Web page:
On June 1st, the Los Angeles City Council voted in favour of a ban on non-tobacco flavoured vaping products, flavoured cigars and menthol cigarettes, at 12 to 1. The ban was pushed by the Michael Bloomberg-funded Campaign for Tobacco-Free Kids (CTFK) and it now sits on Mayor Eric Garcetti’s desk, who’s expected to sign it.

“We just took a huge step forward against Big Tobacco’s deadly agenda in Los Angeles.” said Councilmember Mitch O’Farrell in a tweet. “We just took a huge step forward against Big Tobacco’s deadly agenda in Los Angeles. This morning, I led the City Council’s unanimous approval of a prohibition on the sale of flavored tobacco to everyone 21 and younger in LA, making us the largest city in California and the nation to take this kind of action against these products,” he added despite the fact that the ban applies to everyone, not just those below 21.

Real life data does not indicate promising results

Sadly, a study published in JAMA Pediatrics, found that following San Francisco’s flavour ban, teenagers in the city’s high schools were more likely to take up smoking than teenagers in school districts with no such ban in place.

In August 2020, SB 793 by Senator Jerry Hill, banned the sale of flavoured tobacco products, including non-tobacco products such as e-cigarettes across the city of San Francisco. The study titled, “A Difference-in-Differences Analysis of Youth Smoking and a Ban on Sales of Flavored Tobacco Products in San Francisco, California,” aimed to determine any relationship between San Francisco’s ban on flavoured tobacco product sales and smoking among high school students younger than 18 years.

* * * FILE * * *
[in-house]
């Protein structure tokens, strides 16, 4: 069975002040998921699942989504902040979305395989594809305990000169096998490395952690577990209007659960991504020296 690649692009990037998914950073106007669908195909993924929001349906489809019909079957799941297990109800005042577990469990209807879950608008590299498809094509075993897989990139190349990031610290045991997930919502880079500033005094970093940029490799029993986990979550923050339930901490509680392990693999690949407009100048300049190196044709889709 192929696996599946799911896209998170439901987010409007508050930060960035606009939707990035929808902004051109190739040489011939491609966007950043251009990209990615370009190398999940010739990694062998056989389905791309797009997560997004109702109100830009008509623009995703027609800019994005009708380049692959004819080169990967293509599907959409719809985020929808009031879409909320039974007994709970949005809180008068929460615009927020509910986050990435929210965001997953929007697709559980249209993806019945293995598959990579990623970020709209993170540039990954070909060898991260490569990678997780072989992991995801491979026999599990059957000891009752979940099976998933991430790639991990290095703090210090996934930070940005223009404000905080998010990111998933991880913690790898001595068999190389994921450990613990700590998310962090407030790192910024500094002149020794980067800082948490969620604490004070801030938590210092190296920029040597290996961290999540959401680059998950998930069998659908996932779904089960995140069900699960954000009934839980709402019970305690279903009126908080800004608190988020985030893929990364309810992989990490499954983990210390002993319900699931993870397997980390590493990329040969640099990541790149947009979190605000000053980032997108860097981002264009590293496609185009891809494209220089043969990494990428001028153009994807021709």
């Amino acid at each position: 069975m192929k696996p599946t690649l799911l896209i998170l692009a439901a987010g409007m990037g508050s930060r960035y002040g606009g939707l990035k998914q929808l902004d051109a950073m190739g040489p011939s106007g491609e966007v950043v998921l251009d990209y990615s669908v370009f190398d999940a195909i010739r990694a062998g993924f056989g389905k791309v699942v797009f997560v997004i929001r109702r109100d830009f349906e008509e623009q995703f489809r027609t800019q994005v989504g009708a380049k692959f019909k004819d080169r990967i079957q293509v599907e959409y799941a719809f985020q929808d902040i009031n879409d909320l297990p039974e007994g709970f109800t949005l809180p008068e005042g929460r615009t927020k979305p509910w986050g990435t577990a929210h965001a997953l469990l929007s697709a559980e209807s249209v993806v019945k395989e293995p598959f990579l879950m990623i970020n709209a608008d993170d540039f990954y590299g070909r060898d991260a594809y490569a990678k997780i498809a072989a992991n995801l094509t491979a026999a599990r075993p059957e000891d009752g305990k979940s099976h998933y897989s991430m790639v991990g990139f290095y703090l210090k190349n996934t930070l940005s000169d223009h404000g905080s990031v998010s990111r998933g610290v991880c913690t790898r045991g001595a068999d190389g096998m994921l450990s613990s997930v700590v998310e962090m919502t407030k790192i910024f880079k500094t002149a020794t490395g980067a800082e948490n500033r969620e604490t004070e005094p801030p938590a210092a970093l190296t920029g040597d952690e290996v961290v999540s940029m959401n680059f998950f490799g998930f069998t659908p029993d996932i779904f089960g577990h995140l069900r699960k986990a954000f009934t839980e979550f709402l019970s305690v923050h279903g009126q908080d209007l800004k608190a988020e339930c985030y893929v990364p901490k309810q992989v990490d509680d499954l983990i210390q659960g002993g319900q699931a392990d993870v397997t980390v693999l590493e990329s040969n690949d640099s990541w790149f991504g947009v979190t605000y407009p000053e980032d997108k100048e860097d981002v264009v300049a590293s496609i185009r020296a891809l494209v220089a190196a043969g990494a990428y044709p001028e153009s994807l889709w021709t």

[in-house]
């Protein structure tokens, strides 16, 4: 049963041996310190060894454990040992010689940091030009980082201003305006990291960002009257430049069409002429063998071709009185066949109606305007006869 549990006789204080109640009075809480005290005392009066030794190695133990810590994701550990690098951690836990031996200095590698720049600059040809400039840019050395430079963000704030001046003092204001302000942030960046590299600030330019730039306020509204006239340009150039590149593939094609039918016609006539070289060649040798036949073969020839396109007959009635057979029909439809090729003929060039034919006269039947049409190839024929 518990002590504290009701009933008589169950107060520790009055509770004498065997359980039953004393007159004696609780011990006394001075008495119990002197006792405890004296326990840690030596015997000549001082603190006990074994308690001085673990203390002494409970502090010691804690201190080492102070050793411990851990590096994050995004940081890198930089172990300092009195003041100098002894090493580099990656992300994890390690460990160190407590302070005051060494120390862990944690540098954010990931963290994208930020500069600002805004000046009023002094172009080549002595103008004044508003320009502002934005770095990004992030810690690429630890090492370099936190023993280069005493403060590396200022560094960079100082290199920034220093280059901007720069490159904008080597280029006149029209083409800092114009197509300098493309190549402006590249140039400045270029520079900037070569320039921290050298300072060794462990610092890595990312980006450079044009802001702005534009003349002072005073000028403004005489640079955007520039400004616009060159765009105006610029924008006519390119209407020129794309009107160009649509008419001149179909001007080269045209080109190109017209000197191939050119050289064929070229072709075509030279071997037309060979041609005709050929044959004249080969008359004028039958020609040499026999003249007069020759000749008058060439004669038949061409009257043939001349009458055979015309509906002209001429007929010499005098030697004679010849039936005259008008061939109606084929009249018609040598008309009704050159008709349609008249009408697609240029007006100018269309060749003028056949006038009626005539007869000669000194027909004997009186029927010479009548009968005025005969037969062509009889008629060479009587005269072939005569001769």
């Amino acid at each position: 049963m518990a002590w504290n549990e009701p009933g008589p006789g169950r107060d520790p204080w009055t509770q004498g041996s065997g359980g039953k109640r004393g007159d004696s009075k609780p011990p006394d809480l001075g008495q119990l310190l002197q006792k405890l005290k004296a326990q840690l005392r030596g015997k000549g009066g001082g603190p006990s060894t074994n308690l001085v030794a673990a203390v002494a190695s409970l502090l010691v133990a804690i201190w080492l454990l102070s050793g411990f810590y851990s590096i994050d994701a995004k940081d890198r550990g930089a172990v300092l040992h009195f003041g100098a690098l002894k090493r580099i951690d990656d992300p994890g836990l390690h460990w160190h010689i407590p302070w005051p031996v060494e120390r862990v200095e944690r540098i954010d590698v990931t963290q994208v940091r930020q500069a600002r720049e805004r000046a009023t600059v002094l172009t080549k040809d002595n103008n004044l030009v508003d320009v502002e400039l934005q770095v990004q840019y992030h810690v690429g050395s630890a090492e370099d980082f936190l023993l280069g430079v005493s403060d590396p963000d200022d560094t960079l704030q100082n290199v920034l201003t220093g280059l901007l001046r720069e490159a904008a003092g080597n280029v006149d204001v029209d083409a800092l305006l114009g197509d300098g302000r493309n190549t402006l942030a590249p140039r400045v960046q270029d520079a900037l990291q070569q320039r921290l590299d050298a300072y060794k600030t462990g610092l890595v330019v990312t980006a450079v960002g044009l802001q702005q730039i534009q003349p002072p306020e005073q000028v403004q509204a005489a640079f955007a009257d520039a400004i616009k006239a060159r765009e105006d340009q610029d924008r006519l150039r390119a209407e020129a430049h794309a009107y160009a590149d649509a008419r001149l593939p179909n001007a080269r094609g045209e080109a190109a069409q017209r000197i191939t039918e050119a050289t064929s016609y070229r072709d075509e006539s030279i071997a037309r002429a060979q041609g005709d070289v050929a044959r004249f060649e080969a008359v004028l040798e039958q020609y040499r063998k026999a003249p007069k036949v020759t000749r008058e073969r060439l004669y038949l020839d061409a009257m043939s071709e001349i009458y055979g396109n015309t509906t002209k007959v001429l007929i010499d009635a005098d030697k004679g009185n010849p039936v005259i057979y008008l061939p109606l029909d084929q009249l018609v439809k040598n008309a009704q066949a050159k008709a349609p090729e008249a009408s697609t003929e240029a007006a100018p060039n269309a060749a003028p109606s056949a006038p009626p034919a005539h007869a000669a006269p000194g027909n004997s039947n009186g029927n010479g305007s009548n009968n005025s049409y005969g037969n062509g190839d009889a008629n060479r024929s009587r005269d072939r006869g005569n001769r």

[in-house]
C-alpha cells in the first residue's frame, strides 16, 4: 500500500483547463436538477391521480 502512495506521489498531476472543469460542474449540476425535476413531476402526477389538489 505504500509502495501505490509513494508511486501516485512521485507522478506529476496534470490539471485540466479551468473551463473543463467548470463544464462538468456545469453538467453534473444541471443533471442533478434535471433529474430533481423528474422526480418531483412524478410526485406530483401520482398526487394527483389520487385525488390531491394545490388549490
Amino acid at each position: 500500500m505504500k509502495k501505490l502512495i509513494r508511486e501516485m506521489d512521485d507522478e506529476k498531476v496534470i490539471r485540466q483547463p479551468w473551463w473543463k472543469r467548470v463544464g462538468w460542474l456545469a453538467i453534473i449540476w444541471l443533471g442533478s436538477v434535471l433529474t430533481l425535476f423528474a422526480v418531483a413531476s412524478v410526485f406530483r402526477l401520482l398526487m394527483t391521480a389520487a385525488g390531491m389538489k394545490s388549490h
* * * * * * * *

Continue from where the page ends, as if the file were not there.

The city’s chief economist had predicted that the money spent on vaping products prior to the ban would still be spent on other nicotine products such as conventional cigarettes. In line with expert predictions before the ban had even gone into effect, the researchers found that following the ban, teenagers in the city’s high schools were more likely to take up smoking than teenagers in US school districts where no flavour bans were imposed. While prior to the ban, smoking rates in San Francisco were similar to those of many cities across the country.

“To understand this conceptually, think about youth preferences between tobacco products,” said study author Abigail Friedman, an assistant professor in the Department of Health Policy and Management at the Yale School of Public Health, in a statement. “Among youths who vape, some likely prefer ENDS to combustible products because of the flavors.”

“For these individuals as well as would-be vapers with similar preferences, banning flavors may remove their primary motivation for choosing vaping over smoking,” she continued. “Thus, some of them will respond to a ban on flavors by choosing to use combustible products instead of ENDS.”

Previous data compiled from a convenience sample of residents of San Francisco, California, aged 18 to 34 years who had ever used a tobacco product, had already shown an increase in combustible cigarette use (smoking) among those aged 18 to 24 years.

Read Further: Filter

Bans on Flavoured Vapes Would Push Some Users Back to Smoking

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